In an environment where the unemployment rate is high and job opportunities are few, the Young Entrepreneurship Project (YEP) offers young people an alternative way of thinking about employment.
For the past two years the project, a joint initiative of Stellenbosch University (SU) and the HU University of Applied Sciences, Utrecht, in the Netherlands, has presented an entrepreneurship workshop to high school learners from schools in the Stellenbosch region.
Working in teams, students from the two universities developed course material for the workshop. At the workshop, held during the July school holidays, start-up ideas and business plans are developed, culminating in a presentation in front of a panel of judges on the Friday. The best ideas win start-up capital of R4000 per group to make their plans a reality.
This year, learners from Kayamandi, Makapula and Lückhoff High Schools attended the workshop. The winning idea, called Siblam Bracelets, came from Lückhoff High School. The learners presented an idea to recycle plastic and other waste and turning it into bracelets, which can be used to store information of those wearing it, especially young children, to help track them if they were lost or became separated from their loved ones.
Last year, two of the winning business plans came from Makapula High School in Kayamandi.
The Kayamandi Vegetable Store Garden plants vegetables at school, selling the fresh garden produce at low prices to Kayamandi residents to improve the health of and empower the people of the community. The second project sells vetkoek at the tuck shop at school. They recently bought a gas stove to enable them to produce vetkoek in bulk and use skills they learn in subjects such as Accounting to do their own books and manage their business.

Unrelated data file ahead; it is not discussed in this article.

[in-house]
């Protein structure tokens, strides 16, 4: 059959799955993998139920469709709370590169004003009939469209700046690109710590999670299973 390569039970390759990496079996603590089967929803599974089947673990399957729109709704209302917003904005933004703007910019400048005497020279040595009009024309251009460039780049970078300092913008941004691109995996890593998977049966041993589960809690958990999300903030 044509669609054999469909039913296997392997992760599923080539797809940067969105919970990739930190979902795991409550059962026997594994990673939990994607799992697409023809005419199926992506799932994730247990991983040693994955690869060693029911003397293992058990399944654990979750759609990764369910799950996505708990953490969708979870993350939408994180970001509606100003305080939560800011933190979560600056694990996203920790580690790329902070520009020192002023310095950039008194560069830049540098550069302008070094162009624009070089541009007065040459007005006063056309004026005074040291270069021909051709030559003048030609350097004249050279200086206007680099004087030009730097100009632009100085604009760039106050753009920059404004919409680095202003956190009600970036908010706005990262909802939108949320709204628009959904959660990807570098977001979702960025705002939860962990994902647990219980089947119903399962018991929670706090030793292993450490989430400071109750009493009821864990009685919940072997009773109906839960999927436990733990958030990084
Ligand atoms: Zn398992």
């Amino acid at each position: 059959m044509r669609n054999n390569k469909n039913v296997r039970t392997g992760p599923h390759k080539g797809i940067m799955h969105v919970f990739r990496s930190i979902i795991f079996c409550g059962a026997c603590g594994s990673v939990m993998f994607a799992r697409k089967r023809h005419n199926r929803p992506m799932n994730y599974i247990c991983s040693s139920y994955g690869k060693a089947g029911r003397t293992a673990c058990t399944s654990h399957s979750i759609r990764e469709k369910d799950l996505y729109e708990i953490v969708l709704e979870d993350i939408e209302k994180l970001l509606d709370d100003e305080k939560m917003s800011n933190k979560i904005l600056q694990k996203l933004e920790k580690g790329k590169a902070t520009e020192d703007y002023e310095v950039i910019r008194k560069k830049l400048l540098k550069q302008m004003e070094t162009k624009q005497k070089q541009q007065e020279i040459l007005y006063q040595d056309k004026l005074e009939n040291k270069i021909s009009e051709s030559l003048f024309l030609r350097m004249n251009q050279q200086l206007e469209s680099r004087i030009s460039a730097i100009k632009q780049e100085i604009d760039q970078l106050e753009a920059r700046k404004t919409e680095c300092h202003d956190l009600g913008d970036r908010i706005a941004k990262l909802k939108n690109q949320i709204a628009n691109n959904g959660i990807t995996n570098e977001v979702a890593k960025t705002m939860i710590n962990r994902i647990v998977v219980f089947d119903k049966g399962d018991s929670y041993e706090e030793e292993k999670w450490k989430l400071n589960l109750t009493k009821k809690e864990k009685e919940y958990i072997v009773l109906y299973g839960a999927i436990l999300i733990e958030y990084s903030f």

The project offers mentorship for up to six months after the workshop.
According to Mr Adolph Neethling, YEP programme coordinator and lecturer in the Department of Business Management at SU, some of the teachers at schools report a high degree of despondence and lack of motivation to study among learners.
“Many of the learners don't see the point of matriculating because of the high unemployment rate in the country. This project exposes them to an alternative way of thinking – that they should perhaps create their own opportunities.
“It aims to empower learners and give them the support and confidence they need to convert their ideas into practical products."
Neethling is also passionate about the project's second goal, which is to introduce university students to communities that they might not have been exposed to before. Participation is voluntary and students go on a township tour and speak to small business owners in these areas, among other things.
“We go to these communities to learn. We see people who make a living regardless of their circumstances. We might think that we don't have resources, and then we see people who have even less but still manage to make something out of the little they have."
The students' participation in the project is very important.
“These schools are on our doorstep. If we can assist in a small way to stimulate learners to be more positive about the future, students who pass through SU have the unique opportunity to contribute to the upliftment of society."
Neethling is currently engaged in discussions to expand the project. He has recently held talks with student leaders of Engineers without Borders at Stellenbosch University, who had expressed an interest in providing expertise and support such as prototype and product development.
“With the right support and marketing, we can engage more students to reach and offer support to even more schools," he says.